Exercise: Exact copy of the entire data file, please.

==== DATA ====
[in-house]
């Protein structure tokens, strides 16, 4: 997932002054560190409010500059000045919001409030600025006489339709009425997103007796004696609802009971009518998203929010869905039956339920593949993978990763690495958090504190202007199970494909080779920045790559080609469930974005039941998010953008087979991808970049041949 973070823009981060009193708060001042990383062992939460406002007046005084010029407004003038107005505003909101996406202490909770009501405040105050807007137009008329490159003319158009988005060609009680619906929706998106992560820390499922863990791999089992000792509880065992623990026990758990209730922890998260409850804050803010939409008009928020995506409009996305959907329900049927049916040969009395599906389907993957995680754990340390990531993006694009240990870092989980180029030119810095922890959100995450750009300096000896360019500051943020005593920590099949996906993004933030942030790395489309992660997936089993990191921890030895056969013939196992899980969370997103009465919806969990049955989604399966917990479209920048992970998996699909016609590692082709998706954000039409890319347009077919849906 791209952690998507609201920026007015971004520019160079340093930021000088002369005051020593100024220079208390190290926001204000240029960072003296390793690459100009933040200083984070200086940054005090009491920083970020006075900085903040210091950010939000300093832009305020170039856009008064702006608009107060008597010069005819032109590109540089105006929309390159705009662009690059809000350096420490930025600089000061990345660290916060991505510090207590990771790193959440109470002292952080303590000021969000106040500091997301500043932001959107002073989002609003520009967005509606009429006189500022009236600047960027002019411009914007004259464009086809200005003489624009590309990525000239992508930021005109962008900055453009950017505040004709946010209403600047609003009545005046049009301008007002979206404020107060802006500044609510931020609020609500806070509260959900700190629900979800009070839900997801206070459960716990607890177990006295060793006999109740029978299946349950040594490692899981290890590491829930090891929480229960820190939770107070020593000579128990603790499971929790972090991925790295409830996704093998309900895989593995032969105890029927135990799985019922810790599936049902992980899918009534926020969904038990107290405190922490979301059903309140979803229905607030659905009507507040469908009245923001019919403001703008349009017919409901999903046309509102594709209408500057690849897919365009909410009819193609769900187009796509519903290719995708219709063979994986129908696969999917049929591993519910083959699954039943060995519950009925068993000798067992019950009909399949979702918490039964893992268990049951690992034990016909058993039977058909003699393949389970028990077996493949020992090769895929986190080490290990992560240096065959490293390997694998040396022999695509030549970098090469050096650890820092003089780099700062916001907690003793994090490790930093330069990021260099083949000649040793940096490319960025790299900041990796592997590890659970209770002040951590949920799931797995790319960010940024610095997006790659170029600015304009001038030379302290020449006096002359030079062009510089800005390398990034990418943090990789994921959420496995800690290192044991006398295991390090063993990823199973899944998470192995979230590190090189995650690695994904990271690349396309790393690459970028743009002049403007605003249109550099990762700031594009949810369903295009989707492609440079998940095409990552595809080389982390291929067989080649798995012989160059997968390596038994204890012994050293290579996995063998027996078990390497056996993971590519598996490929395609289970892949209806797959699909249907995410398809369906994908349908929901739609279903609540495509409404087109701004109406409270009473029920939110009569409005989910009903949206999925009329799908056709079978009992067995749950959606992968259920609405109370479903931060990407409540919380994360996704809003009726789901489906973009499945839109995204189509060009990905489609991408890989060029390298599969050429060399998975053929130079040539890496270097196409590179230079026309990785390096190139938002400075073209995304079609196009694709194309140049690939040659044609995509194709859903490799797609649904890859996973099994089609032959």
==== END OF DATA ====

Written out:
[in-house]
């Protein structure tokens, strides 16, 4: 997932002054560190409010500059000045919001409030600025006489339709009425997103007796004696609802009971009518998203929010869905039956339920593949993978990763690495958090504190202007199970494909080779920045790559080609469930974005039941998010953008087979991808970049041949 973070823009981060009193708060001042990383062992939460406002007046005084010029407004003038107005505003909101996406202490909770009501405040105050807007137009008329490159003319158009988005060609009680619906929706998106992560820390499922863990791999089992000792509880065992623990026990758990209730922890998260409850804050803010939409008009928020995506409009996305959907329900049927049916040969009395599906389907993957995680754990340390990531993006694009240990870092989980180029030119810095922890959100995450750009300096000896360019500051943020005593920590099949996906993004933030942030790395489309992660997936089993990191921890030895056969013939196992899980969370997103009465919806969990049955989604399966917990479209920048992970998996699909016609590692082709998706954000039409890319347009077919849906 791209952690998507609201920026007015971004520019160079340093930021000088002369005051020593100024220079208390190290926001204000240029960072003296390793690459100009933040200083984070200086940054005090009491920083970020006075900085903040210091950010939000300093832009305020170039856009008064702006608009107060008597010069005819032109590109540089105006929309390159705009662009690059809000350096420490930025600089000061990345660290916060991505510090207590990771790193959440109470002292952080303590000021969000106040500091997301500043932001959107002073989002609003520009967005509606009429006189500022009236600047960027002019411009914007004259464009086809200005003489624009590309990525000239992508930021005109962008900055453009950017505040004709946010209403600047609003009545005046049009301008007002979206404020107060802006500044609510931020609020609500806070509260959900700190629900979800009070839900997801206070459960716990607890177990006295060793006999109740029978299946349950040594490692899981290890590491829930090891929480229960820190939770107070020593000579128990603790499971929790972090991925790295409830996704093998309900895989593995032969105890029927135990799985019922810790599936049902992980899918009534926020969904038990107290405190922490979301059903309140979803229905607030659905009507507040469908009245923001019919403001703008349009017919409901999903046309509102594709209408500057690849897919365009909410009819193609769900187009796509519903290719995708219709063979994986129908696969999917049929591993519910083959699954039943060995519950009925068993000798067992019950009909399949979702918490039964893992268990049951690992034990016909058993039977058909003699393949389970028990077996493949020992090769895929986190080490290990992560240096065959490293390997694998040396022999695509030549970098090469050096650890820092003089780099700062916001907690003793994090490790930093330069990021260099083949000649040793940096490319960025790299900041990796592997590890659970209770002040951590949920799931797995790319960010940024610095997006790659170029600015304009001038030379302290020449006096002359030079062009510089800005390398990034990418943090990789994921959420496995800690290192044991006398295991390090063993990823199973899944998470192995979230590190090189995650690695994904990271690349396309790393690459970028743009002049403007605003249109550099990762700031594009949810369903295009989707492609440079998940095409990552595809080389982390291929067989080649798995012989160059997968390596038994204890012994050293290579996995063998027996078990390497056996993971590519598996490929395609289970892949209806797959699909249907995410398809369906994908349908929901739609279903609540495509409404087109701004109406409270009473029920939110009569409005989910009903949206999925009329799908056709079978009992067995749950959606992968259920609405109370479903931060990407409540919380994360996704809003009726789901489906973009499945839109995204189509060009990905489609991408890989060029390298599969050429060399998975053929130079040539890496270097196409590179230079026309990785390096190139938002400075073209995304079609196009694709194309140049690939040659044609995509194709859903490799797609649904890859996973099994089609032959």